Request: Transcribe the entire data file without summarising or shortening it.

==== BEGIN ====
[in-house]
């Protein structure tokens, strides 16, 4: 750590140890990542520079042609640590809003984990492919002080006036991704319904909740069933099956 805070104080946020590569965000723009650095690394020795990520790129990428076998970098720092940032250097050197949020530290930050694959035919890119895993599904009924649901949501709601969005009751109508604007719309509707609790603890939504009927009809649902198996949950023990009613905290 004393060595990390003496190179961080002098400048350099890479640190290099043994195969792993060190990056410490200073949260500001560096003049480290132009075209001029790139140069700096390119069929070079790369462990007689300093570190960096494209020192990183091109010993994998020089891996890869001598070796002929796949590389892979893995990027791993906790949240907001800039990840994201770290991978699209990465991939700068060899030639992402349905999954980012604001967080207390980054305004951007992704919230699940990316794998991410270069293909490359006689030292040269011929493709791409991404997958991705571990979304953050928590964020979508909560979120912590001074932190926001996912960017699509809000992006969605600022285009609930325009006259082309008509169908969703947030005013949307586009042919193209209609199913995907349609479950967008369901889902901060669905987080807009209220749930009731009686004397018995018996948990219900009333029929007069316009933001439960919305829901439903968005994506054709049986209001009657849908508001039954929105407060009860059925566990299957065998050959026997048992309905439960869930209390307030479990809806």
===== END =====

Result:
[in-house]
């Protein structure tokens, strides 16, 4: 750590140890990542520079042609640590809003984990492919002080006036991704319904909740069933099956 805070104080946020590569965000723009650095690394020795990520790129990428076998970098720092940032250097050197949020530290930050694959035919890119895993599904009924649901949501709601969005009751109508604007719309509707609790603890939504009927009809649902198996949950023990009613905290 004393060595990390003496190179961080002098400048350099890479640190290099043994195969792993060190990056410490200073949260500001560096003049480290132009075209001029790139140069700096390119069929070079790369462990007689300093570190960096494209020192990183091109010993994998020089891996890869001598070796002929796949590389892979893995990027791993906790949240907001800039990840994201770290991978699209990465991939700068060899030639992402349905999954980012604001967080207390980054305004951007992704919230699940990316794998991410270069293909490359006689030292040269011929493709791409991404997958991705571990979304953050928590964020979508909560979120912590001074932190926001996912960017699509809000992006969605600022285009609930325009006259082309008509169908969703947030005013949307586009042919193209209609199913995907349609479950967008369901889902901060669905987080807009209220749930009731009686004397018995018996948990219900009333029929007069316009933001439960919305829901439903968005994506054709049986209001009657849908508001039954929105407060009860059925566990299957065998050959026997048992309905439960869930209390307030479990809806």